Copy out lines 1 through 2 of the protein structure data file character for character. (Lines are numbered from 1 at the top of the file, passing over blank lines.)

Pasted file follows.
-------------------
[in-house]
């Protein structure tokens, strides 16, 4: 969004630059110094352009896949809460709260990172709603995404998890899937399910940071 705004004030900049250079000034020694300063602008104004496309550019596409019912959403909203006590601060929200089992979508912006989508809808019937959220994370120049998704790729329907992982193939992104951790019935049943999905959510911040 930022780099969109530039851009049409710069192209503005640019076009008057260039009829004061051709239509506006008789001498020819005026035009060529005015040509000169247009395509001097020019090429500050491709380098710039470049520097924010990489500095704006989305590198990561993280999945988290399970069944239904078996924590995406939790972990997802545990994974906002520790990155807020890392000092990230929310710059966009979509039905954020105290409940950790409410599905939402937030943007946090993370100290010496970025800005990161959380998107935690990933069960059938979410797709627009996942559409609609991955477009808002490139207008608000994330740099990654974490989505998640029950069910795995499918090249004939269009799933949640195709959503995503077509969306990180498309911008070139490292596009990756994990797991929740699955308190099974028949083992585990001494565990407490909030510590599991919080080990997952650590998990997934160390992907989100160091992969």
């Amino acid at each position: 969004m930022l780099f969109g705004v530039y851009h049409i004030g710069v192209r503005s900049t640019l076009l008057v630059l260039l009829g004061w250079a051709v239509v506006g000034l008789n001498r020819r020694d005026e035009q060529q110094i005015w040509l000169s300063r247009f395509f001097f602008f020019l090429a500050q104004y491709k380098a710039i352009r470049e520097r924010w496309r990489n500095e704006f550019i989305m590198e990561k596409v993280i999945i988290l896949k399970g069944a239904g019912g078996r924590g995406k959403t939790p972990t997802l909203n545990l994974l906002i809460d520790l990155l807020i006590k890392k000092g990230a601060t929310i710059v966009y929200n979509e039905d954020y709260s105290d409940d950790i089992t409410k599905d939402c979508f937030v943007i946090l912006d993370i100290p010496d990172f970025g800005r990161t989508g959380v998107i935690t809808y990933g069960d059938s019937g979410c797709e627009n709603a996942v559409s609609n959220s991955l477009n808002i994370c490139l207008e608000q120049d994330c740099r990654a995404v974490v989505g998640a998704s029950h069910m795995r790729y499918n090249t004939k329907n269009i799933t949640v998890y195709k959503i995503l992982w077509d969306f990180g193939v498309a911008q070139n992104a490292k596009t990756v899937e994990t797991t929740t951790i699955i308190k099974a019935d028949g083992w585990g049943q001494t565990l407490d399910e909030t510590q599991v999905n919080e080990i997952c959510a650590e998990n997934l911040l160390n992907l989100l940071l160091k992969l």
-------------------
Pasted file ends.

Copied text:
[in-house]
């Protein structure tokens, strides 16, 4: 969004630059110094352009896949809460709260990172709603995404998890899937399910940071 705004004030900049250079000034020694300063602008104004496309550019596409019912959403909203006590601060929200089992979508912006989508809808019937959220994370120049998704790729329907992982193939992104951790019935049943999905959510911040 930022780099969109530039851009049409710069192209503005640019076009008057260039009829004061051709239509506006008789001498020819005026035009060529005015040509000169247009395509001097020019090429500050491709380098710039470049520097924010990489500095704006989305590198990561993280999945988290399970069944239904078996924590995406939790972990997802545990994974906002520790990155807020890392000092990230929310710059966009979509039905954020105290409940950790409410599905939402937030943007946090993370100290010496970025800005990161959380998107935690990933069960059938979410797709627009996942559409609609991955477009808002490139207008608000994330740099990654974490989505998640029950069910795995499918090249004939269009799933949640195709959503995503077509969306990180498309911008070139490292596009990756994990797991929740699955308190099974028949083992585990001494565990407490909030510590599991919080080990997952650590998990997934160390992907989100160091992969």